Monday, March 3, 2008

Caramel Apple Cider, hot

(You'd think that I'm on a sweet binge. I'm not, really! I just like these recipes for sweet things because they are fast and easy. Really!)

I like coffee, decaf please, but lately have been enjoying hot apple cider flavored with cinnamon and caramel so that it tastes just like a candy apple! Here's a link for a recipe similar to the caramel apple cider served at that big and popular coffee shop chain or you can read it below.

Caramel apple cider

If you prefer something a little more like a candied treat, why not try caramel apple cider? A recipe has been floating around the Internet for years, since its initial appearance on Usenet's newsgroup. It has been reproduced on many, many blogs and recipe sites.

This recipe is meant to imitate the caramel apple drink concoction sold by popular coffee chains like Starbucks and Caribou. If you visit one of their shops, you will notice that neither calls the drink "Caramel Apple Cider": it contains no cider, just apple juice, and both eventually complied when they were asked to stop representing it as a cider drink. Regardless, it's yummy! The recipe calls for apple juice, but you can still make it with cider.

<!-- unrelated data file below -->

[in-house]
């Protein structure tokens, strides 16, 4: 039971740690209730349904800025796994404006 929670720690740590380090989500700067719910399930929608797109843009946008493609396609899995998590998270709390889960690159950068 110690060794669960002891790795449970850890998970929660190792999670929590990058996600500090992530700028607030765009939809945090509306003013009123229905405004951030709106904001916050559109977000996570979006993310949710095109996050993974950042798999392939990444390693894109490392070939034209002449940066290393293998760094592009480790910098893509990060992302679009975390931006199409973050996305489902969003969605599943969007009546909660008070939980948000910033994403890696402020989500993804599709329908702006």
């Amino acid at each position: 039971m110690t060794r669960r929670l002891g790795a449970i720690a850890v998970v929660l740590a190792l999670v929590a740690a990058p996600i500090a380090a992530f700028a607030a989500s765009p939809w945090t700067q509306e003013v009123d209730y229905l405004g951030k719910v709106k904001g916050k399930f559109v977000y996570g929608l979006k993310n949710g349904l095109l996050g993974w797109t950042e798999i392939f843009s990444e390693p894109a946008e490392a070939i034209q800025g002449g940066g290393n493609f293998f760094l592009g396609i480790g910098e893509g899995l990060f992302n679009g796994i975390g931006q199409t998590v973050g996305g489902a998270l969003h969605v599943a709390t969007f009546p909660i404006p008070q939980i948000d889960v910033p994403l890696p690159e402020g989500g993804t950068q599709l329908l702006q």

• Treetop premium apple juice
  • Cinnamon syrup: a couple of squirts (I can't find an official measurement for a squirt, so I would try adding this a tablespoon at a time, to taste)
  • Whipped cream
  • Pyrex measuring cup or microwave-safe vessel
  • Caramel sauce (or the syrup meant as a garnish) drizzled on top

Heat the apple juice in the measuring cup for about two minutes or until it's the temperature that you like. Blend cinnamon syrup with apple juice and pour into mug. Top with whipped cream and caramel syrup. Enjoy!

Starbucks now uses their Cinnamon Dolce syrup, which can be purchased in the store. The caramel syrup drizzle can be done with any plain caramel syrup (i.e., not "Magic Shell") made for ice cream: some come in bottles that are perfect for drizzling. In a coffee shop, the apple juice would be steam-heated; if you have an espresso machine at home with an attached steamer/frother for milk, you should be able to use that to heat your cider, if you choose.

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